Think regionally, succeed nationally: making NHS interoperability happen

Peter Anderson Interoperability

Peter Anderson, Managing Director of Healthcare Gateway discusses interoperability within the NHS.

The new NHS Long-Term Plan aims squarely for mainstream digitally-enabled care, and patient record sharing is one of its foundations. Without it, the much-heralded digital transformation will simply not happen. But with NHS IT still fractured into disconnected silos, how can we move towards it?

Matt Hancock’s energetic drive for open standards and a modern Internet-based, mobile-first “plug and play” IT infrastructure is taking us in the right direction. Incumbent vendors must upgrade their systems to become interoperable. And national open standards are vital and should be enforced. As a participant in bodies like PRSB and INTEROPen, I say more power to him.

But even if we had all the necessary standards today, it could take years to build on them. New software components must be written, and existing systems upgraded.

As well as top-down focus, we need renewed regional effort to get UK record sharing moving, with CCIOs and CIOs in NHS trusts accepting and working with current standards and today’s systems. Applying commonsense, proven  – yet often ignored – IT project delivery capability and being open minded about what they add to their integration toolkits will help them give clinical users the information they need.

There is no secret recipe to the interoperability success stories I’ve seen over decades of working in NHS IT. They aren’t over-ambitious and instead recognise that they are on a journey. They identify the data sources with the most clinical value, check if they are available and prioritise them for integration. They plan for the long term but deliver benefits quickly to keep clinical users motivated.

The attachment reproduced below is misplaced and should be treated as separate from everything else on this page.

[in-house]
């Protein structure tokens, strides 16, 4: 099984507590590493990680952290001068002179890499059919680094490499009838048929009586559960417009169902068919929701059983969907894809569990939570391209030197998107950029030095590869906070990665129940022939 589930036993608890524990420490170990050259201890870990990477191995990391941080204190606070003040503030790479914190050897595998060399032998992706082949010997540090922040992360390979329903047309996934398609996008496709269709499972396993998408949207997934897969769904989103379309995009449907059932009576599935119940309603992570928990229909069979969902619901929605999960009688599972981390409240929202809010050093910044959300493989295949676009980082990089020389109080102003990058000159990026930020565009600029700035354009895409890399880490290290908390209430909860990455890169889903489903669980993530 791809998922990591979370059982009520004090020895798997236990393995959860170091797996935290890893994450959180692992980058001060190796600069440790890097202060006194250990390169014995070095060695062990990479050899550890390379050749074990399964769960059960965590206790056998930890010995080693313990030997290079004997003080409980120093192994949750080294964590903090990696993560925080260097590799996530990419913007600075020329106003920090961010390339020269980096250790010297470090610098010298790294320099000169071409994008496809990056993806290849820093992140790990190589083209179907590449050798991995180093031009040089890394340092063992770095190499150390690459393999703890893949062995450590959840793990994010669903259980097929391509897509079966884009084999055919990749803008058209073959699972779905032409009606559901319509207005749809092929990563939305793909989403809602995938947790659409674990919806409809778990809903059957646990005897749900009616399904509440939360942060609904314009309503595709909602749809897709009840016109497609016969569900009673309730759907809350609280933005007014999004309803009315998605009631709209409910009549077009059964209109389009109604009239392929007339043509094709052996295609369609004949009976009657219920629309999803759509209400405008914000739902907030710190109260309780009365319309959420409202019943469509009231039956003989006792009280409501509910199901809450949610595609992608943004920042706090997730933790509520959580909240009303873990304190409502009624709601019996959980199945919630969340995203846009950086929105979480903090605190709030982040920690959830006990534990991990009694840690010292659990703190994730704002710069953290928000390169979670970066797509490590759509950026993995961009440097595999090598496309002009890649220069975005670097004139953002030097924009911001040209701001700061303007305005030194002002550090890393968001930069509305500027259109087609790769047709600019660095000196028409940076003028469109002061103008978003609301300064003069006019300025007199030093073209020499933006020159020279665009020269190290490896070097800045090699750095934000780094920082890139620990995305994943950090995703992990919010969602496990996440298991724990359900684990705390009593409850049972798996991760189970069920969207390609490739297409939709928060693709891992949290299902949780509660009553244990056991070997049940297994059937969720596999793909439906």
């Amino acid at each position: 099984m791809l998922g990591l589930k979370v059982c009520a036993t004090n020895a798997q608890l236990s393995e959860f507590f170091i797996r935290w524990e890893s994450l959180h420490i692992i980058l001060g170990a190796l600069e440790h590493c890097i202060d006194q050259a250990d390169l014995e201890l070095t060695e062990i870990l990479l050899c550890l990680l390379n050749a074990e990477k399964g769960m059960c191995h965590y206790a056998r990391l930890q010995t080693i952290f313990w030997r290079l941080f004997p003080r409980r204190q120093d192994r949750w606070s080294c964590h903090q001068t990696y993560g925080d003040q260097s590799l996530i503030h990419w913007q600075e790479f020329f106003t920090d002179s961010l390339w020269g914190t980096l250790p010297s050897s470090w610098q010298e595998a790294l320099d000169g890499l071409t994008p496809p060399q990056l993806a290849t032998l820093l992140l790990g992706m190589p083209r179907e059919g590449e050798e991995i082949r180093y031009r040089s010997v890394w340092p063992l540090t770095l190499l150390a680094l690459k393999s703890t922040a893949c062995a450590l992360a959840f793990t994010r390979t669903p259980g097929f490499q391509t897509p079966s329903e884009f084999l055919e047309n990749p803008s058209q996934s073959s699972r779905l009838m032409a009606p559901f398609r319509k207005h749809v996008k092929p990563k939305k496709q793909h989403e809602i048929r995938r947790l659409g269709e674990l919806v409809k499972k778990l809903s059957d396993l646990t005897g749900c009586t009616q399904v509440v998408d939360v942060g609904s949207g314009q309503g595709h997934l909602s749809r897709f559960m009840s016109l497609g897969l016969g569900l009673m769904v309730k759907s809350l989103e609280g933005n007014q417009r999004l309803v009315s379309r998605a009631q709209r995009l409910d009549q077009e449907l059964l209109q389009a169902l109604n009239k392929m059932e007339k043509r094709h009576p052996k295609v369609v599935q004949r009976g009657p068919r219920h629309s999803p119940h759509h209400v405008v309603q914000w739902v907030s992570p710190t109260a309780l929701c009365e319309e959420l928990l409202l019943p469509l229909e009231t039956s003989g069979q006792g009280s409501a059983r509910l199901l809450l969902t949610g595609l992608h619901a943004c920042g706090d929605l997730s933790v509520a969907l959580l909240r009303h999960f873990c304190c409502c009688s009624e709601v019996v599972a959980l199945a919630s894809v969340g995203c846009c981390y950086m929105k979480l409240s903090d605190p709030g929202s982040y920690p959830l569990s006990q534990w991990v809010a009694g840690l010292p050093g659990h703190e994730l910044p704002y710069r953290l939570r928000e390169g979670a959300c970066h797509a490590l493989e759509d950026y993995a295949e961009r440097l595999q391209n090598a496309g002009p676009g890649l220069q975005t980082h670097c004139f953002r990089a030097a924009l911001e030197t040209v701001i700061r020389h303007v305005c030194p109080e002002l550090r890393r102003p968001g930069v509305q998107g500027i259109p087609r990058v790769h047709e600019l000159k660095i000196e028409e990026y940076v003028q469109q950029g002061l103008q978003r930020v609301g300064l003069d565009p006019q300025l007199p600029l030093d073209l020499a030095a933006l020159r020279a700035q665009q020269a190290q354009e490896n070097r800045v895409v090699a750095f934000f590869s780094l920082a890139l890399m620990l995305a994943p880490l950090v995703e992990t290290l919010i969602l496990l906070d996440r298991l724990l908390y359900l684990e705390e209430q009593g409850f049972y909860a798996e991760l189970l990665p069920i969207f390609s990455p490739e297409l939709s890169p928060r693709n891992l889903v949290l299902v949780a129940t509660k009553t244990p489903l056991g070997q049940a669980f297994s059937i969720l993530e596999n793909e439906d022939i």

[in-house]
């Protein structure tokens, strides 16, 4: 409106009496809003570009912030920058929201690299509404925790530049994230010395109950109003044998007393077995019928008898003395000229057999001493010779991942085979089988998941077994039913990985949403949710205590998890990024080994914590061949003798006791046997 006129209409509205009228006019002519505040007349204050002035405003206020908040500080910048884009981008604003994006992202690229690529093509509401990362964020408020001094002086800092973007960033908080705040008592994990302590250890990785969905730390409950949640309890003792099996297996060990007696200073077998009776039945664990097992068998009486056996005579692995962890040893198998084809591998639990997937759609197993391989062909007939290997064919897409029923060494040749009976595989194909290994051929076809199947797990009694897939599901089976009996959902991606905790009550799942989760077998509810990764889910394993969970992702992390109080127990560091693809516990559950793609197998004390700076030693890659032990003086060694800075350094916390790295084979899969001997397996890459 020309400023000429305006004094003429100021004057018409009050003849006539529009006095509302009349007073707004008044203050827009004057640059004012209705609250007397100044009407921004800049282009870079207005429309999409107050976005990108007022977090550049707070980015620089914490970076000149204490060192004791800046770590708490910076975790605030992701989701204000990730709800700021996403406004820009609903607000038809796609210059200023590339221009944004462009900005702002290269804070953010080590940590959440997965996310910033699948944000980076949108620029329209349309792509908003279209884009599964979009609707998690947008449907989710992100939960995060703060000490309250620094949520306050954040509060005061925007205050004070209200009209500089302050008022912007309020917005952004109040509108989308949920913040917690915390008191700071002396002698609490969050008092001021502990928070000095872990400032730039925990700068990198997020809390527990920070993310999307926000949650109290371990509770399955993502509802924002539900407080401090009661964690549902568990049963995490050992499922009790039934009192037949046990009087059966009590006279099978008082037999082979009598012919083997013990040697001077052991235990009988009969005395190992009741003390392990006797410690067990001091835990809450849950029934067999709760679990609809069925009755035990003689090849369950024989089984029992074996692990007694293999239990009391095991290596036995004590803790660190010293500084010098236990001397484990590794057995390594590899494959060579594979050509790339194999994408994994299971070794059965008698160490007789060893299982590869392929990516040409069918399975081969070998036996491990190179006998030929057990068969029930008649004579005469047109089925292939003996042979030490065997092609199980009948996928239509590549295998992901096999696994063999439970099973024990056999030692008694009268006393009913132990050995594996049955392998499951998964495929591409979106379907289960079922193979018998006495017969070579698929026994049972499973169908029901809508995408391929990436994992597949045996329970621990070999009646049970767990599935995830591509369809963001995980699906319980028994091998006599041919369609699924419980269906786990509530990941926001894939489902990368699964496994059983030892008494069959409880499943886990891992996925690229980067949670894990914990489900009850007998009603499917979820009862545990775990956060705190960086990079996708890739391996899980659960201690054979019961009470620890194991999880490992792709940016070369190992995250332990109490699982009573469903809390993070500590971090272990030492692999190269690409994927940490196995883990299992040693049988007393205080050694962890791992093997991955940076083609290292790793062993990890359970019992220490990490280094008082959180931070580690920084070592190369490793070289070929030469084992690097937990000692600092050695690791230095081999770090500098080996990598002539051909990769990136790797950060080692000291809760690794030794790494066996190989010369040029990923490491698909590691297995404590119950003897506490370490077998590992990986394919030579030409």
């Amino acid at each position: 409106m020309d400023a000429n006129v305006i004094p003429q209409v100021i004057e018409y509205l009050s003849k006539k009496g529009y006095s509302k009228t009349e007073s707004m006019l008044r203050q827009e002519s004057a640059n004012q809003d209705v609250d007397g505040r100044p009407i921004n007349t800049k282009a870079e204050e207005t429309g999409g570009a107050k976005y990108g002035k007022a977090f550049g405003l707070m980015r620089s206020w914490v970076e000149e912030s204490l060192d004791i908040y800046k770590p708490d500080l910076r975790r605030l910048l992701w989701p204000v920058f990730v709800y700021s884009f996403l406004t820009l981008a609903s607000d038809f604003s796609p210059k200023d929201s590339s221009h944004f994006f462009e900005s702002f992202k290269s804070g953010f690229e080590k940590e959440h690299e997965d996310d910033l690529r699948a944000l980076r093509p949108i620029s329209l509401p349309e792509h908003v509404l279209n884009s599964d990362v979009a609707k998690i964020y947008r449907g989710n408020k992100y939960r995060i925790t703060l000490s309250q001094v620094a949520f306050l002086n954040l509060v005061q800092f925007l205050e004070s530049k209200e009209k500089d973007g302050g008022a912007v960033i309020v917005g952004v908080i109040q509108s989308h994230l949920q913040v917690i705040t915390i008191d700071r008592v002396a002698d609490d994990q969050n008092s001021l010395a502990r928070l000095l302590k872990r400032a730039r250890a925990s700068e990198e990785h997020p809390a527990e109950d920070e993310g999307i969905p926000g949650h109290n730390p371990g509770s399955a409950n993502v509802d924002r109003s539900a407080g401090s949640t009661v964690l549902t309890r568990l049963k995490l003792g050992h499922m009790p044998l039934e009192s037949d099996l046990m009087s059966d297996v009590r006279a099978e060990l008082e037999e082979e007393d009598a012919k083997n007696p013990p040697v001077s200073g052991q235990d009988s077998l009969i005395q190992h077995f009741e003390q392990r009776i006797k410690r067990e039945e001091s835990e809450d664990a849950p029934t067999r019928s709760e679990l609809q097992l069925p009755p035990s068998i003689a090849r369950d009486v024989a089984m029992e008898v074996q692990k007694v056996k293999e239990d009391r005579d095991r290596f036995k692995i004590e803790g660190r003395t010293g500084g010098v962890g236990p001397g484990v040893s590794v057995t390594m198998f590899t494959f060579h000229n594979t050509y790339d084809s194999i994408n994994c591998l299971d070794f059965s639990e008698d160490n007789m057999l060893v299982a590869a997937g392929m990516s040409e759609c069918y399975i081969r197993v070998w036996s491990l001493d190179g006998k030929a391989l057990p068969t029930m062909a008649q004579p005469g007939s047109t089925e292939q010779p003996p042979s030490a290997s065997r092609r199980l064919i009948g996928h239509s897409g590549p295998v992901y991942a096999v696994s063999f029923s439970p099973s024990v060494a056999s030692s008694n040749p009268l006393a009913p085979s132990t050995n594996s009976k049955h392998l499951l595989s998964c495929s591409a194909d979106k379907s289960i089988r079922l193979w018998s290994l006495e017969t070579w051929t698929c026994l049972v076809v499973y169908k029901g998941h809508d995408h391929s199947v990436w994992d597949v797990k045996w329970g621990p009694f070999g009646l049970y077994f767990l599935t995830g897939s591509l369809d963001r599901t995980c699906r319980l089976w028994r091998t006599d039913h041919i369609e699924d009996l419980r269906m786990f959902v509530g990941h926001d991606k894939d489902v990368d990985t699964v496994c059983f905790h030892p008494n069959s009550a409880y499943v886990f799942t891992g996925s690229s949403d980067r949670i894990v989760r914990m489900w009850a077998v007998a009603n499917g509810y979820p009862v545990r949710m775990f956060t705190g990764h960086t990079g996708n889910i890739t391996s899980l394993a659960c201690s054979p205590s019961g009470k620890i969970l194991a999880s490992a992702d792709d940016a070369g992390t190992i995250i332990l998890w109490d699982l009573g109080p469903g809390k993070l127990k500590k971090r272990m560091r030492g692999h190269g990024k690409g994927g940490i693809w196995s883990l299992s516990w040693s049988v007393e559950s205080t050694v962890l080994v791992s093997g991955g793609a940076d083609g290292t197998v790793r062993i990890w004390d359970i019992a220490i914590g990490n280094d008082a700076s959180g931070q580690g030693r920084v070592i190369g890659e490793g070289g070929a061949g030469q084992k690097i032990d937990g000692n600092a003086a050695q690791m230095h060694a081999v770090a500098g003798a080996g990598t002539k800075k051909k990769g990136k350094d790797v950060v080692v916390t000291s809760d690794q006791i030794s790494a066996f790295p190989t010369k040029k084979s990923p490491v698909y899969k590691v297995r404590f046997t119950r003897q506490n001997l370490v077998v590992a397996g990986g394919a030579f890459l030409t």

So, we need to be very clear about early objectives and ensure full clinician engagement. Build project teams and make sure you second clinicians to them, forming a core project team that will stay the course. The lure of the “big bang” approach traps so many, for example, trying to make source-system data perfect before allowing it to be shared. Better to accept the existing data quality – but add a data cleansing and enhancement strand to the roadmap.

There’s no need to make every system talk to every single other one right away either. The Bristol, North Somerset & South Gloucestershire Connecting Care project started by giving social care out-of-hours access to primary care records, then progressed to an HTML view of community care data. Choosing that approach rather than full interoperability let most of the clinical benefit arrive very quickly.

Clinicians within Connecting Care now use Healthcare Gateway’s Medical Interoperability Gateway (MIG) to access 180,000 views of patient records every month, as well as sharing discharge letters and clinical correspondence with a wide range of health and social care organisations.

Of course, the foundations must be right for the future too. The infrastructure must be flexible and scalable enough to cope with more users and extra connected systems. And it has to keep working when the source systems do finally talk to each other as standard.

For the same reasons, creating the right data sharing consent model allows programme expansion without having to go back to the stakeholders and re-engage every time. Projects we’ve worked on like the Great North Care Record in the northeast of England implemented clear “umbrella” consent policies that let their long-term data sharing programmes grow steadily.

Actions like planning for data consent and stakeholder consultation might seem obvious. After all, they are standard IT best practice. But so often, after agreeing on a sensible way to proceed, a project bogs down in bureaucracy. It’s too easy to get sucked into waiting for some future decision which you have no control over.

Adopting national standards is another example of where this has been happening. Of course, the NHS is rightly a risk-averse organisation but finding ways to speed up connectivity approval processes would really help make common standards widely used and accepted.

There are plenty of good case studies to learn from, like the OneLondon LHCRE programme that Matt Hancock highlighted in his “The Future of Healthcare” policy paper last autumn. It covers a patient population of around 6.3 million and the MIG is one of several proven solutions involved, currently supporting around 1.2 million views of patient data every month.

By connecting legacy technology region by region using the effective tools already available, the NHS can steer towards the common goal of nationwide record sharing while steadily introducing new national data mobility standards and the software that complies with them.